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Thursday, July 28, 2016
 
Programming in C: Few Tidbits #7

  1    _Alignof operator

_Alignof operator [that was introduced in C Standard Revision, C11] returns the alignment in bytes for the specified type. An alignment is an integer value representing the number of bytes between successive addresses in memory at which a given object can be allocated.

Some processors (such as SPARC family) require the data to be aligned on their natural boundaries. Aligned data allows the processor to fetch data from the memory in an efficient manner. Likewise misaligned data may cause additional memory accesses or a hardware fault in some cases.

Each of the primitive C data types have an alignment associated with them. The alignment requirement for each of the types can be queried using the _Alignof operator as shown below. For instance, an int data type is required to be aligned on 32-bit (4 byte) boundaries. That is, the memory address for the int data must be divisible by 4.

eg.,
% cat align.c

#include <stdio.h>
#include <stdarg.h>
..
printf("sizeof char        = %2d _Alignof char        = %2d\n", sizeof(char), _Alignof(char));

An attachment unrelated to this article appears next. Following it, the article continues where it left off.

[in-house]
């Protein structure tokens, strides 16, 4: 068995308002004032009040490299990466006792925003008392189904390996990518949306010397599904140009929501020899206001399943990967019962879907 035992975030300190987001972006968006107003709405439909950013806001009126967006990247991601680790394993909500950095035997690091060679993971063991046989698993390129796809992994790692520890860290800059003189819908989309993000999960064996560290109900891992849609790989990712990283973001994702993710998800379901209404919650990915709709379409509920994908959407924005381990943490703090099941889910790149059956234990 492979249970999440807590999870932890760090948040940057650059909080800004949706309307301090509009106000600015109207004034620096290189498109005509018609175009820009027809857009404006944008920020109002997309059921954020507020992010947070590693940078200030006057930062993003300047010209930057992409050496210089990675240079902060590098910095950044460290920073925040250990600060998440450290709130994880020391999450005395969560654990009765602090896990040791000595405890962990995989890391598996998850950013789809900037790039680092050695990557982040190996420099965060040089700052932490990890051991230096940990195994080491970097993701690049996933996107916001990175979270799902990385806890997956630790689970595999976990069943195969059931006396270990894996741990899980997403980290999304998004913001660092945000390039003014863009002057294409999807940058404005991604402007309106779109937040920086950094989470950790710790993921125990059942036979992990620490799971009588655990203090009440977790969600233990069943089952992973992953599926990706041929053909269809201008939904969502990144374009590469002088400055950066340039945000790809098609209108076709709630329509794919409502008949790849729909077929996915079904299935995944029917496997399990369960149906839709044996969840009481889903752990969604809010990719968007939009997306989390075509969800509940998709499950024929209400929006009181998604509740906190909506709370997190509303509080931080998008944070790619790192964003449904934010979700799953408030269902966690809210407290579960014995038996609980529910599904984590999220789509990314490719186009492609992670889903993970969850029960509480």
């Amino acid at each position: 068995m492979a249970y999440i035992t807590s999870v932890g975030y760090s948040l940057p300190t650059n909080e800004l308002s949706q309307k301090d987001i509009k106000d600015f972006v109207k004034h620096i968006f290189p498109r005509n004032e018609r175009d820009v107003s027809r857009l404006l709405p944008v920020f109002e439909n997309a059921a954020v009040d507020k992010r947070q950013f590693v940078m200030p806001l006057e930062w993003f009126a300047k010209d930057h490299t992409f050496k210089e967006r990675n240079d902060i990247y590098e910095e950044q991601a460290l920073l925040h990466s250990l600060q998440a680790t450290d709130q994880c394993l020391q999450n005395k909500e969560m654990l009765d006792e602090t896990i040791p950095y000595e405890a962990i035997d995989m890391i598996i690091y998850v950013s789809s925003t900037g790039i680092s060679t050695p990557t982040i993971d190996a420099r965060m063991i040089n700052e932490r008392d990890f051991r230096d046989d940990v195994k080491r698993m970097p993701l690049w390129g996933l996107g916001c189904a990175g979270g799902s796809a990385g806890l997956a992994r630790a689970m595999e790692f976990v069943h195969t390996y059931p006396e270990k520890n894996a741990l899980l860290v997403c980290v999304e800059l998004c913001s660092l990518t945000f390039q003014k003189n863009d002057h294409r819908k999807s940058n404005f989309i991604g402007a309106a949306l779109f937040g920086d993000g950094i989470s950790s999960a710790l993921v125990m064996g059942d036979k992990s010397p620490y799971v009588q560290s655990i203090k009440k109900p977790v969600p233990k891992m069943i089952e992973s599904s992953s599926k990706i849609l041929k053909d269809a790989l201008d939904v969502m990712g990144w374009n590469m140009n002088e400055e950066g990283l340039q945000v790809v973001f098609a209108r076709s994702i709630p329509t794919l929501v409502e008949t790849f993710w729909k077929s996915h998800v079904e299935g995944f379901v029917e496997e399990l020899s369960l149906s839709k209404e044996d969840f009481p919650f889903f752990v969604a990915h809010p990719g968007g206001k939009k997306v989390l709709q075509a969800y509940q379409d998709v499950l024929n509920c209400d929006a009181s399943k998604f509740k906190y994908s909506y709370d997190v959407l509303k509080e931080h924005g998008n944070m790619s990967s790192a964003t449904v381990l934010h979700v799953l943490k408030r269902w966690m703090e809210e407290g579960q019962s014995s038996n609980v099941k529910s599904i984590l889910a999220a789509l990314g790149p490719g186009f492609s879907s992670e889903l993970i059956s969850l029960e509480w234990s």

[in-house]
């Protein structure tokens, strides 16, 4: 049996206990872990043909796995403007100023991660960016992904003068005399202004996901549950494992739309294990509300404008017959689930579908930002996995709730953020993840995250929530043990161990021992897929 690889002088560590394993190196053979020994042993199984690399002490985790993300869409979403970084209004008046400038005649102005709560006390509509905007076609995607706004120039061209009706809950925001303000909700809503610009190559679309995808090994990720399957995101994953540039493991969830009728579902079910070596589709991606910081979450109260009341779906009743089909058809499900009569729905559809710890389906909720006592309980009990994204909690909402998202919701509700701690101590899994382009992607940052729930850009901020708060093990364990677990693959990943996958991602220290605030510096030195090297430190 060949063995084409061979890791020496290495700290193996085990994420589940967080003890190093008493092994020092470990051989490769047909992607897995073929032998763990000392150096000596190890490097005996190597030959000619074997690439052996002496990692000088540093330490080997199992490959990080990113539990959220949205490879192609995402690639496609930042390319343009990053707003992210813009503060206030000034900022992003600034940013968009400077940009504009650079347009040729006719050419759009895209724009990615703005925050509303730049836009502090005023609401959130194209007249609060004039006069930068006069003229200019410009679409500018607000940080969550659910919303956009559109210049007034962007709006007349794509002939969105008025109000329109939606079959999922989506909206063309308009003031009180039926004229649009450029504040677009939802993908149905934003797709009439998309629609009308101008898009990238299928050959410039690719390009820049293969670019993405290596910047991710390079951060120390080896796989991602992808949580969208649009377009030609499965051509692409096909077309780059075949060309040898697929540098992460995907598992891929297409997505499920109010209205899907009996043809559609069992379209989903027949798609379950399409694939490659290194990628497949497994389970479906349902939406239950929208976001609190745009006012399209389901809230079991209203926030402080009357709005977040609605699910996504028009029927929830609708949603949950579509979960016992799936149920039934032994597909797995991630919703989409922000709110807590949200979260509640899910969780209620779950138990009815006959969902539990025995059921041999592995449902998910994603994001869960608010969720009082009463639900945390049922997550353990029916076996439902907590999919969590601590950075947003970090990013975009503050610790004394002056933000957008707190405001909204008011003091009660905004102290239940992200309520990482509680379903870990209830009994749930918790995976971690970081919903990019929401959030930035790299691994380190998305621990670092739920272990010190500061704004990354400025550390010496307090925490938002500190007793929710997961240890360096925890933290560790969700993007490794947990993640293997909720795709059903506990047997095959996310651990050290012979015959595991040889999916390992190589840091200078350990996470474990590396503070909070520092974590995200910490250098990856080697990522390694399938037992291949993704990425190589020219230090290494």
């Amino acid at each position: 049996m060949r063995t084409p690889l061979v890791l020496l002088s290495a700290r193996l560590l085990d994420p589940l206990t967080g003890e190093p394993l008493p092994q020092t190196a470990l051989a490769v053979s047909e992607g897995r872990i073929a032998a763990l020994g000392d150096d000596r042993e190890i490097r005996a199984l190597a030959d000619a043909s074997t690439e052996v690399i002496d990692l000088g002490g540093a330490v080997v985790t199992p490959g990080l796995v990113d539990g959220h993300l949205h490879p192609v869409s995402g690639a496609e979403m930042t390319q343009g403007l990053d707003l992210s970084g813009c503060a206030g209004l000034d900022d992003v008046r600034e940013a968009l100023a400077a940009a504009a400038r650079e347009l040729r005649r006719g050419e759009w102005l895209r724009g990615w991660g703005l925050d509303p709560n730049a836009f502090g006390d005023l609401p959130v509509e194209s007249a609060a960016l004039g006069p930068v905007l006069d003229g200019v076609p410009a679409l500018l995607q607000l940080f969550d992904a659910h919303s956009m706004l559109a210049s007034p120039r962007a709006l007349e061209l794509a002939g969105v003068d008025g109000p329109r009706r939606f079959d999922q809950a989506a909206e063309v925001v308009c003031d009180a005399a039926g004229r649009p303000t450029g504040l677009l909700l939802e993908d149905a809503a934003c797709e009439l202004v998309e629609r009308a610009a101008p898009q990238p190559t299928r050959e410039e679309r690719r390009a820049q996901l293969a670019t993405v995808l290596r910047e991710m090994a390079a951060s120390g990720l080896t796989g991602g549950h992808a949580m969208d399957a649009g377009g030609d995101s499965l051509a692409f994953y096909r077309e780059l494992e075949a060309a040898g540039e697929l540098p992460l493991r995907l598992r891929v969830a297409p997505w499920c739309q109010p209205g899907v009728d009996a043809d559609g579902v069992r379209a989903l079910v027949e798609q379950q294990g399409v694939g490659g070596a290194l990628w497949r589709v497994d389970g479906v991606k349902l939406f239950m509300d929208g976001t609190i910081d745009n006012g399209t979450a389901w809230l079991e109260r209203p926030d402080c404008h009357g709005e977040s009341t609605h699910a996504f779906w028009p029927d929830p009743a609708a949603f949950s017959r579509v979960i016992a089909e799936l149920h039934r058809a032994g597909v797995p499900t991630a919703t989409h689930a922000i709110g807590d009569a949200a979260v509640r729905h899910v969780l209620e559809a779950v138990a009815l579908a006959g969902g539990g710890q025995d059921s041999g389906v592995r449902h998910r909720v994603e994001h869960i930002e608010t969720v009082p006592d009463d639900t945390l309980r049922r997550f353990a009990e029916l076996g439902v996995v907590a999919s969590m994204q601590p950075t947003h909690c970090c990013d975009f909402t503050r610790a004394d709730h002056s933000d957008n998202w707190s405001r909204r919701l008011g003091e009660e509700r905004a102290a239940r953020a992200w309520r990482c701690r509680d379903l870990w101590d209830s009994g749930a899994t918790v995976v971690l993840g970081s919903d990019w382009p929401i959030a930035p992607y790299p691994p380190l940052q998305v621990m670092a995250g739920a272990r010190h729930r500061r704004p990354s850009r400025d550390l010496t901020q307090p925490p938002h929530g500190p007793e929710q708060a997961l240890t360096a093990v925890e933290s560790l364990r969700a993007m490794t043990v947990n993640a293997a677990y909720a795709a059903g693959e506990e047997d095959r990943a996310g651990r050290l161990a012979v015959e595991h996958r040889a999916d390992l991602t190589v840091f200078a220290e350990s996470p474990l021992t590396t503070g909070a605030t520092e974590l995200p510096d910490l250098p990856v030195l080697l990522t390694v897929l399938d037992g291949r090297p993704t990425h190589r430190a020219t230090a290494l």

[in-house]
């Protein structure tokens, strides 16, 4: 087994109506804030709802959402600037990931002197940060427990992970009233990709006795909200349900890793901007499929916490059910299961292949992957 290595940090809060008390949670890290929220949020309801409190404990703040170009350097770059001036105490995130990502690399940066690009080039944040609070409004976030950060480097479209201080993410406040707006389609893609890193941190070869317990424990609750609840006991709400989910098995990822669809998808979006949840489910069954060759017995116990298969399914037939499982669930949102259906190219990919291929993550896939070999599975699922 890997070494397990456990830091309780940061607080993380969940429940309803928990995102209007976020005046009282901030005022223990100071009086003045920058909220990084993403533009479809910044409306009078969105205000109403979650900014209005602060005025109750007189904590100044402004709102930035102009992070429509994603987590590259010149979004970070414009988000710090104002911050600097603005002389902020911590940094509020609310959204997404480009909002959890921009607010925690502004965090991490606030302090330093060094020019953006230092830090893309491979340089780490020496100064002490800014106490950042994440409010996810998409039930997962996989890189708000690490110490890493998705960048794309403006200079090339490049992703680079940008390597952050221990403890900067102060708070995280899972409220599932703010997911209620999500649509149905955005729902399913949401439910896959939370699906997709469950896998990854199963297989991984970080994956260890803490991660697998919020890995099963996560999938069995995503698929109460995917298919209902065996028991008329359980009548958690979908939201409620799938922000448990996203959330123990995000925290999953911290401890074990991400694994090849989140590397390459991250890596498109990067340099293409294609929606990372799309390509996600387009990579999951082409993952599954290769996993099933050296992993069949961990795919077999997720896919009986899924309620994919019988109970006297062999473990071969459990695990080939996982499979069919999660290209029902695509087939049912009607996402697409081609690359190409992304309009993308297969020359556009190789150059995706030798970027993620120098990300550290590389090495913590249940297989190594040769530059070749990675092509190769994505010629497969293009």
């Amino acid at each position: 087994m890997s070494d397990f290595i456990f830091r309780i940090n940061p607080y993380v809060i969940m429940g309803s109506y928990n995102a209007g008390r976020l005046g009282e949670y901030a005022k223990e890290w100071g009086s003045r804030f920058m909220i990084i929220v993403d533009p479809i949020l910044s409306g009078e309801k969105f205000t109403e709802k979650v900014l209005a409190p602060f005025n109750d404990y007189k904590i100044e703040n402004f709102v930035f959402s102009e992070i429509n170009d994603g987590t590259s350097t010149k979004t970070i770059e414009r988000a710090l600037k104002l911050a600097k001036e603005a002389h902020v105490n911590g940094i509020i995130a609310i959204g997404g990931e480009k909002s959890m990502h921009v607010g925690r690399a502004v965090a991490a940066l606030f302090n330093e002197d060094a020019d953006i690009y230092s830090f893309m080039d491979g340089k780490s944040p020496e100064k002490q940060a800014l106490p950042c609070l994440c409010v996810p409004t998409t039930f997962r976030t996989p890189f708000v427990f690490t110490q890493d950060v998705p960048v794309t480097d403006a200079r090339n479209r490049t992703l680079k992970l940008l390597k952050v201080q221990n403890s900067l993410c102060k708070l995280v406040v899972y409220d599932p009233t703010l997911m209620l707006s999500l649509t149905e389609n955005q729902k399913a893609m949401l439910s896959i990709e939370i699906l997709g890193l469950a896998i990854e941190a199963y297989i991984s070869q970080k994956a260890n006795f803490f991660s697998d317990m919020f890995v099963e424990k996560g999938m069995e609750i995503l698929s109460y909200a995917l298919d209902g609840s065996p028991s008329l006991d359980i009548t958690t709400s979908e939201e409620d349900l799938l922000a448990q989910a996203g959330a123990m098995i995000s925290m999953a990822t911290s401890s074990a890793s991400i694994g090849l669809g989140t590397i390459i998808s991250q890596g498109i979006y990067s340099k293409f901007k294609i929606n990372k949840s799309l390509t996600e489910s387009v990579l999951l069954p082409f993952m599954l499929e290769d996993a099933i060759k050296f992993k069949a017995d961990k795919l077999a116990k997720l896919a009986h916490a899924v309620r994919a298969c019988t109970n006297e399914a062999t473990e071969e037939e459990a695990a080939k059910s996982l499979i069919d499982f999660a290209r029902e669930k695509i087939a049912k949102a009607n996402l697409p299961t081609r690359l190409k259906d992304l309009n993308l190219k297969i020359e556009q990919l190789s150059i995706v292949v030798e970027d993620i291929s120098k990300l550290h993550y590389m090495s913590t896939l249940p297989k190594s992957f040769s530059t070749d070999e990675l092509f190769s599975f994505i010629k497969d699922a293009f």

printf("sizeof short       = %2d _Alignof short       = %2d\n", sizeof(short), _Alignof(short));
printf("sizeof int         = %2d _Alignof int         = %2d\n", sizeof(int), _Alignof(int));
printf("sizeof long        = %2d _Alignof long        = %2d\n", sizeof(long), _Alignof(long));
printf("sizeof float       = %2d _Alignof float       = %2d\n", sizeof(float), _Alignof(float));
printf("sizeof double      = %2d _Alignof double      = %2d\n", sizeof(double), _Alignof(double));
printf("sizeof long long   = %2d _Alignof long long   = %2d\n", sizeof(long long), _Alignof(long long));
printf("sizeof long double = %2d _Alignof long double = %2d\n", sizeof(long double), _Alignof(long double));
printf("sizeof pointer     = %2d _Alignof pointer     = %2d\n", sizeof(void *), _Alignof(void *));
..

% cc -xlang=c11 -o align  align.c <-- latest Sun Studio 12.x C compiler
% ./align     <-- 32-bit executable

 sizeof char        =  1 _Alignof char        =  1
 sizeof short       =  2 _Alignof short       =  2
 sizeof int         =  4 _Alignof int         =  4
 sizeof long        =  4 _Alignof long        =  4
 sizeof float       =  4 _Alignof float       =  4
 sizeof double      =  8 _Alignof double      =  8
 sizeof long long   =  8 _Alignof long long   =  8
 sizeof long double = 16 _Alignof long double =  8
 sizeof pointer     =  4 _Alignof pointer     =  4

In general, the _Alignof value is the same as the value for sizeof for primitive data types. However structures are aligned to the alignment requirements of the widest type (largest element). In both cases, usually the compiler handles the alignment requirement for developers by padding where needed. In the following example, the compiler may try to construct the mix structure in such a way that member l (a long) falls on a 32-bit boundary.

eg.,
..
typedef struct { char c; short s; long l; } mix;